The reason for a declining UK share of the global total is that the rest of the world has been growing more rapidly than the UK.

Other factors appear to have played a greater role: United Nations Peacekeeping, although far from perfect, is reliably associated with the maintenance of peace. Norms around territorial conquest and the role of war in international relations have changed decisively. This is linked with the (sadly stuttering) spread of democracy, economic growth, and international economic relations: war simply doesn’t pay (even) for the victor any more. And the problem of “failed states” is, thankfully, declining. In 1990 countries home to 28 percent of the global population had a GDP per capita of below $1,500 a year. By 2011, that had dropped to countries home to just four percent of the world’s people.

Finally, regarding global geopolitics, the rise of China is widely viewed in Washington as heralding the start of a new Cold War. China poses considerable risks to its own population, denying basic human rights to all, removing autonomy from Hong Kong, and violently oppressing its Uyghur minority. But the so-called “Thucydides trap” (the inevitably of war between old hegemon and new upstart) lacks considerably in terms of empirical certitude (see the UK and US in the early 1900s). And, as formulated, it is about the US making a bad choice, not China. Furthermore, China today has simply insignificant military reach compared to the US in 2020 or the Soviet Union at the height of the Cold War, and spends a smaller proportion of its GDP on the military than does the US.

Defense and security: The UK role

Since 1990, Britain’s ability to impose military solutions alone has continued its century-long decline. UK defense expenditure as a share of global military spending since 1990 has dropped from 6 percent to 3 percent. Although spending as a share of domestic GDP has fallen in the UK over that time, global spending as a proportion of global GDP has fallen by a similar amount. The reason for a declining UK share of the global total is that the rest of the world has been growing more rapidly than the UK.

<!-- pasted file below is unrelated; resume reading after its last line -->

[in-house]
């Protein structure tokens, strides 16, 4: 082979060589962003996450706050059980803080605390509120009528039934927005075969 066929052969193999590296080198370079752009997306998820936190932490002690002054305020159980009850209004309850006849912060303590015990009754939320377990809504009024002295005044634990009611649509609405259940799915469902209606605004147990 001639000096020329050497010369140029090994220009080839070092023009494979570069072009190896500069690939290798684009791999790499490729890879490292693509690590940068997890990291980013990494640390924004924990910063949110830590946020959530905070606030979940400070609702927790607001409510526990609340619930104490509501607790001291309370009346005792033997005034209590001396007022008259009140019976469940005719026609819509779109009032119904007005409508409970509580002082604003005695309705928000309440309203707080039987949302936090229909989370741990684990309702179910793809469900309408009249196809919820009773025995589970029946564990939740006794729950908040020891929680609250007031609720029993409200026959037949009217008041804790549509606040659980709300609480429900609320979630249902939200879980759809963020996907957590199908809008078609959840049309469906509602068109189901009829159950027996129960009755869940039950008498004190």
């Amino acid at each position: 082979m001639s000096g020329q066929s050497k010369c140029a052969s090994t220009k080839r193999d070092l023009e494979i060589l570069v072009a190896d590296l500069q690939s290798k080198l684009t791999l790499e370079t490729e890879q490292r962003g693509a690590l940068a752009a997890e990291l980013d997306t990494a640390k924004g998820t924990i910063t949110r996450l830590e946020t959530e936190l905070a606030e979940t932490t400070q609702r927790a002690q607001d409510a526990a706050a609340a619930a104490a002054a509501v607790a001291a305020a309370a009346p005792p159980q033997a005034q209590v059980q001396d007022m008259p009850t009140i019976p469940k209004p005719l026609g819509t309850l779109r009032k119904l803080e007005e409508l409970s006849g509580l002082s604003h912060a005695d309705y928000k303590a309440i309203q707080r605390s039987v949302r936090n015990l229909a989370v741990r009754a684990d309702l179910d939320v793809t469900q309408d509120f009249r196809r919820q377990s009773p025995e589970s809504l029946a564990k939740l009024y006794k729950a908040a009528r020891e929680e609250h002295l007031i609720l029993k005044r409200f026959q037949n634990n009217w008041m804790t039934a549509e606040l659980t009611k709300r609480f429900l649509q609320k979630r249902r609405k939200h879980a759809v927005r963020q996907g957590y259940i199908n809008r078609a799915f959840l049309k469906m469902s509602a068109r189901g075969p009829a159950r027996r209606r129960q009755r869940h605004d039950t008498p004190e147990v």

The lesson for UK security policy is apparent: the most powerful tools to reduce the threat of violent confrontation are cooperative: supporting UN peacekeeping (both financially as well as with the considerable expertise and capacity of UK armed forces), working to strengthen global institutions including the International Criminal Court, and supporting development and democratization especially in the world’s poorest countries through trade, development, and migration links (on which more below). In addition, for all the “tail risk” threats of terrorism involving biological and nuclear weapons have not materialized yet, preventing those threats through global cooperation amongst law enforcement agencies is surely worth greater focus.